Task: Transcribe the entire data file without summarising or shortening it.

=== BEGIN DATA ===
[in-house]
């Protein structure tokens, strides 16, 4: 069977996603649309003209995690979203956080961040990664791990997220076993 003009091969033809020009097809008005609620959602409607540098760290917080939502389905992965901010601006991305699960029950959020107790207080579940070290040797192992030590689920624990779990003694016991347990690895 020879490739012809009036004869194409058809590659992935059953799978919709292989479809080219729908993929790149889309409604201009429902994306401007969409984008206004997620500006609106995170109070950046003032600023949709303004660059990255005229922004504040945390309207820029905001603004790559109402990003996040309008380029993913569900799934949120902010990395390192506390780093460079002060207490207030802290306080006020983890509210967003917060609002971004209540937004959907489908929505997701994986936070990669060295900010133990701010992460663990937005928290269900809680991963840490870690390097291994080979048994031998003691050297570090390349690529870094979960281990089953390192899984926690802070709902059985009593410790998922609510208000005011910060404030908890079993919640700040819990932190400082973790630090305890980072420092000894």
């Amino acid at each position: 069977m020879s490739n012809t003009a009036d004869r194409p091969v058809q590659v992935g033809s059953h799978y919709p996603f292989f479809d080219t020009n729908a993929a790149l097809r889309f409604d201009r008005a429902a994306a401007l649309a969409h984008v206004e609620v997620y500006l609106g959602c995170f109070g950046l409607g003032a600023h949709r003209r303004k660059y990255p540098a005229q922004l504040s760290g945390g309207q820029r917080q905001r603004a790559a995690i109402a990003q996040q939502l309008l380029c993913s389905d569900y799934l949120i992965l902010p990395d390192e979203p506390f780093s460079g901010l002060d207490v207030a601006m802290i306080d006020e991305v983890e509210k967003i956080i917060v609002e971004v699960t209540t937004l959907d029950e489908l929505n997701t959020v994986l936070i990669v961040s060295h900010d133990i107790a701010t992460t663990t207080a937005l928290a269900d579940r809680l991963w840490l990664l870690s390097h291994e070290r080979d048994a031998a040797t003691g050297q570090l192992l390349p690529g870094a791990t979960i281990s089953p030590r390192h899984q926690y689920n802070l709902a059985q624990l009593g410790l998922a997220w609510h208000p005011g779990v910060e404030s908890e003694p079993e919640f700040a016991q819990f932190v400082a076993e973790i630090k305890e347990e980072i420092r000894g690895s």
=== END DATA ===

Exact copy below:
[in-house]
């Protein structure tokens, strides 16, 4: 069977996603649309003209995690979203956080961040990664791990997220076993 003009091969033809020009097809008005609620959602409607540098760290917080939502389905992965901010601006991305699960029950959020107790207080579940070290040797192992030590689920624990779990003694016991347990690895 020879490739012809009036004869194409058809590659992935059953799978919709292989479809080219729908993929790149889309409604201009429902994306401007969409984008206004997620500006609106995170109070950046003032600023949709303004660059990255005229922004504040945390309207820029905001603004790559109402990003996040309008380029993913569900799934949120902010990395390192506390780093460079002060207490207030802290306080006020983890509210967003917060609002971004209540937004959907489908929505997701994986936070990669060295900010133990701010992460663990937005928290269900809680991963840490870690390097291994080979048994031998003691050297570090390349690529870094979960281990089953390192899984926690802070709902059985009593410790998922609510208000005011910060404030908890079993919640700040819990932190400082973790630090305890980072420092000894």
């Amino acid at each position: 069977m020879s490739n012809t003009a009036d004869r194409p091969v058809q590659v992935g033809s059953h799978y919709p996603f292989f479809d080219t020009n729908a993929a790149l097809r889309f409604d201009r008005a429902a994306a401007l649309a969409h984008v206004e609620v997620y500006l609106g959602c995170f109070g950046l409607g003032a600023h949709r003209r303004k660059y990255p540098a005229q922004l504040s760290g945390g309207q820029r917080q905001r603004a790559a995690i109402a990003q996040q939502l309008l380029c993913s389905d569900y799934l949120i992965l902010p990395d390192e979203p506390f780093s460079g901010l002060d207490v207030a601006m802290i306080d006020e991305v983890e509210k967003i956080i917060v609002e971004v699960t209540t937004l959907d029950e489908l929505n997701t959020v994986l936070i990669v961040s060295h900010d133990i107790a701010t992460t663990t207080a937005l928290a269900d579940r809680l991963w840490l990664l870690s390097h291994e070290r080979d048994a031998a040797t003691g050297q570090l192992l390349p690529g870094a791990t979960i281990s089953p030590r390192h899984q926690y689920n802070l709902a059985q624990l009593g410790l998922a997220w609510h208000p005011g779990v910060e404030s908890e003694p079993e919640f700040a016991q819990f932190v400082a076993e973790i630090k305890e347990e980072i420092r000894g690895s």